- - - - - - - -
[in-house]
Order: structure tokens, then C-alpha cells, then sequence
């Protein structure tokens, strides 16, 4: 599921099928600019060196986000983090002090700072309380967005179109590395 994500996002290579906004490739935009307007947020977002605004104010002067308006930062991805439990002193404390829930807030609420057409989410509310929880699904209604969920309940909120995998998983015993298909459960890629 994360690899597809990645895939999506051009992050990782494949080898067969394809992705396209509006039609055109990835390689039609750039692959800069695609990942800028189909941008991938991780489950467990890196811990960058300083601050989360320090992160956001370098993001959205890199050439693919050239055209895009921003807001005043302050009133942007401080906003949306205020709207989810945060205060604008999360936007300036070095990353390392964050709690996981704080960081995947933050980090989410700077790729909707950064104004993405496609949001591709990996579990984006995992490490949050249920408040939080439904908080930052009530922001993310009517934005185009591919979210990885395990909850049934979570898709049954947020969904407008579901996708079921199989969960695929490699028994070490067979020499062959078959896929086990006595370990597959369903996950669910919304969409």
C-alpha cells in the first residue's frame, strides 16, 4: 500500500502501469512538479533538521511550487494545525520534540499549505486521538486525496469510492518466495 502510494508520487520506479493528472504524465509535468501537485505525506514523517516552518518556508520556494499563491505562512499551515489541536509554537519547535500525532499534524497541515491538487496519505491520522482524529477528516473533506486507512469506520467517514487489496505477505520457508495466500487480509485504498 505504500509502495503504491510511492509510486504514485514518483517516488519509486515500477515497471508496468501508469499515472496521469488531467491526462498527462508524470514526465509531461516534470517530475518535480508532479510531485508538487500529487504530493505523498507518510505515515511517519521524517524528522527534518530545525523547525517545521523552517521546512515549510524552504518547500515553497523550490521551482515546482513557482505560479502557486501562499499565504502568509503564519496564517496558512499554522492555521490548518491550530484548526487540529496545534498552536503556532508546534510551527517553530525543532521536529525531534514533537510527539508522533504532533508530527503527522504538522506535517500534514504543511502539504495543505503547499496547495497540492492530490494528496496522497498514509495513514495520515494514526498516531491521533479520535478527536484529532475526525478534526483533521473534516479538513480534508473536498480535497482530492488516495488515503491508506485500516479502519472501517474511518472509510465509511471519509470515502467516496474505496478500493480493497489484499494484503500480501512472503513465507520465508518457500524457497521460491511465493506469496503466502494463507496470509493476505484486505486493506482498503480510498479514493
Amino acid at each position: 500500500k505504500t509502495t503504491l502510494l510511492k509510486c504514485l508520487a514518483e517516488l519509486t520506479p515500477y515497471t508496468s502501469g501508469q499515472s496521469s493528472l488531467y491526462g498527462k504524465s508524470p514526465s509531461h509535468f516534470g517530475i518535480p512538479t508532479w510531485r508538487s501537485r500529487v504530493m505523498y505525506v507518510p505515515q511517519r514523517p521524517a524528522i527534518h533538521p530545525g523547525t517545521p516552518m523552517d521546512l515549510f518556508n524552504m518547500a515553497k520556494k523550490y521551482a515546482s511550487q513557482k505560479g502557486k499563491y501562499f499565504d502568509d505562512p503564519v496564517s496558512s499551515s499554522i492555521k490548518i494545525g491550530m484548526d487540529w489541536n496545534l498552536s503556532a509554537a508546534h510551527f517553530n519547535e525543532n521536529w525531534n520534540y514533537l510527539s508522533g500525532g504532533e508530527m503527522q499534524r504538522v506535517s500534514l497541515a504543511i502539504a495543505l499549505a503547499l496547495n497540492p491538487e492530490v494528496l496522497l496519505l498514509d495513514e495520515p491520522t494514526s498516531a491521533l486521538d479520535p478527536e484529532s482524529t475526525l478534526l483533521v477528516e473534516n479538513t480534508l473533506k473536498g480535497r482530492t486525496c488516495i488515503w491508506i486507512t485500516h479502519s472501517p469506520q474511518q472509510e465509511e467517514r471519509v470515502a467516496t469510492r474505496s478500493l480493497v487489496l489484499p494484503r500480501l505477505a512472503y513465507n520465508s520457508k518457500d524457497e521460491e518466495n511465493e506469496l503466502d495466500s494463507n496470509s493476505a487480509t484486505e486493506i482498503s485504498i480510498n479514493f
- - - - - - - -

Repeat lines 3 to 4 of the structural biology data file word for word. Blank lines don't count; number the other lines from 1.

């Protein structure tokens, strides 16, 4: 599921099928600019060196986000983090002090700072309380967005179109590395 994500996002290579906004490739935009307007947020977002605004104010002067308006930062991805439990002193404390829930807030609420057409989410509310929880699904209604969920309940909120995998998983015993298909459960890629 994360690899597809990645895939999506051009992050990782494949080898067969394809992705396209509006039609055109990835390689039609750039692959800069695609990942800028189909941008991938991780489950467990890196811990960058300083601050989360320090992160956001370098993001959205890199050439693919050239055209895009921003807001005043302050009133942007401080906003949306205020709207989810945060205060604008999360936007300036070095990353390392964050709690996981704080960081995947933050980090989410700077790729909707950064104004993405496609949001591709990996579990984006995992490490949050249920408040939080439904908080930052009530922001993310009517934005185009591919979210990885395990909850049934979570898709049954947020969904407008579901996708079921199989969960695929490699028994070490067979020499062959078959896929086990006595370990597959369903996950669910919304969409």
C-alpha cells in the first residue's frame, strides 16, 4: 500500500502501469512538479533538521511550487494545525520534540499549505486521538486525496469510492518466495 502510494508520487520506479493528472504524465509535468501537485505525506514523517516552518518556508520556494499563491505562512499551515489541536509554537519547535500525532499534524497541515491538487496519505491520522482524529477528516473533506486507512469506520467517514487489496505477505520457508495466500487480509485504498 505504500509502495503504491510511492509510486504514485514518483517516488519509486515500477515497471508496468501508469499515472496521469488531467491526462498527462508524470514526465509531461516534470517530475518535480508532479510531485508538487500529487504530493505523498507518510505515515511517519521524517524528522527534518530545525523547525517545521523552517521546512515549510524552504518547500515553497523550490521551482515546482513557482505560479502557486501562499499565504502568509503564519496564517496558512499554522492555521490548518491550530484548526487540529496545534498552536503556532508546534510551527517553530525543532521536529525531534514533537510527539508522533504532533508530527503527522504538522506535517500534514504543511502539504495543505503547499496547495497540492492530490494528496496522497498514509495513514495520515494514526498516531491521533479520535478527536484529532475526525478534526483533521473534516479538513480534508473536498480535497482530492488516495488515503491508506485500516479502519472501517474511518472509510465509511471519509470515502467516496474505496478500493480493497489484499494484503500480501512472503513465507520465508518457500524457497521460491511465493506469496503466502494463507496470509493476505484486505486493506482498503480510498479514493